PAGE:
Death comes, of a morning, to sit in my lap while I smoke and drink coffee. We chat amicably in an unspoken language that is akin to water burbling in a shallow, flowing river -- each small sound resounding, across the small waves, and harmonizing with yet another across the way.
He sits in my lap, light as a ring of exhaled tobacco smoke, and we talk. I worry that if I die, he will be lonely. It's obviously a ridiculous worry since he already keeps company with a majority of others ... he will not be lonely ... and yet I worry. There is no friction between us. Everything is light and bubbly and fair.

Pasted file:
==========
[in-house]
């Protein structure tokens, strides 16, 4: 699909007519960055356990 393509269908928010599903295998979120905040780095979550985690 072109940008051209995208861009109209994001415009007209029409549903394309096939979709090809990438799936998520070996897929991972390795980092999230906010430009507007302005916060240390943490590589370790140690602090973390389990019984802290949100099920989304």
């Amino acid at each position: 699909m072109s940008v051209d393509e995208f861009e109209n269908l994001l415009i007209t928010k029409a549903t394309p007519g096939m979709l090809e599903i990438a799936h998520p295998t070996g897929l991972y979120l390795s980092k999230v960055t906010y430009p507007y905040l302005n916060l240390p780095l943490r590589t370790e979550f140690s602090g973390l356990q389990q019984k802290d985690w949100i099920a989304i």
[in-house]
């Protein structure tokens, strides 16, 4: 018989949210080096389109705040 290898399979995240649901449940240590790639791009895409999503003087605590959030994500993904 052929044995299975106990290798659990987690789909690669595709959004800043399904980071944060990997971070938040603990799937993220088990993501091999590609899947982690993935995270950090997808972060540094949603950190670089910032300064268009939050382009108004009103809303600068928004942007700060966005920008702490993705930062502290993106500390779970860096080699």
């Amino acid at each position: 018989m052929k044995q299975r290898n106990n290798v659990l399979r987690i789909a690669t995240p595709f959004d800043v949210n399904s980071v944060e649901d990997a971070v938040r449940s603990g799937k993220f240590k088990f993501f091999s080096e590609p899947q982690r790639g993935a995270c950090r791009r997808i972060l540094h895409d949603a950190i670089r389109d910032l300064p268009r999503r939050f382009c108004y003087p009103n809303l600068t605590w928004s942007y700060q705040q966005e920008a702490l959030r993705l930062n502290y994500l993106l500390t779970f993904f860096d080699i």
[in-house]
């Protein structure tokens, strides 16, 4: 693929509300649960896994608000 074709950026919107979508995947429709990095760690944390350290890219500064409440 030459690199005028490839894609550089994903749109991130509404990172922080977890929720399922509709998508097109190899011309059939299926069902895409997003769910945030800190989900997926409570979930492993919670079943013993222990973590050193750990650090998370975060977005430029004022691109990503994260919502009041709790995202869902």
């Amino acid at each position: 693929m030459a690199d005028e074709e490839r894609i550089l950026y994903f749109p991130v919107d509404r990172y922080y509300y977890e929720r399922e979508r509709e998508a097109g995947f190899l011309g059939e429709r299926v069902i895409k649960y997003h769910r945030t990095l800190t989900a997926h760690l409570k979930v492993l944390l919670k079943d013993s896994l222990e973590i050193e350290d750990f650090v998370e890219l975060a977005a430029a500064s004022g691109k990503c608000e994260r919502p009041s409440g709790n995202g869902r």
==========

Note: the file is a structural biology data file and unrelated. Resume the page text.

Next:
As light as smoke, sitting in my lap for a morning chat. He is as comfortably situated in my lap as once my baby children were -- hammocked in the crook of my right arm -- and yet requiring no rock-and-murmuring. He is whole and grown and burbling as I too burble. Does he fret, I wonder, that he might die and leave me lonely? I want to reassure him that there is no need to worry.
We chortle and bubble and harmonize and time passes as I smoke and sip coffee.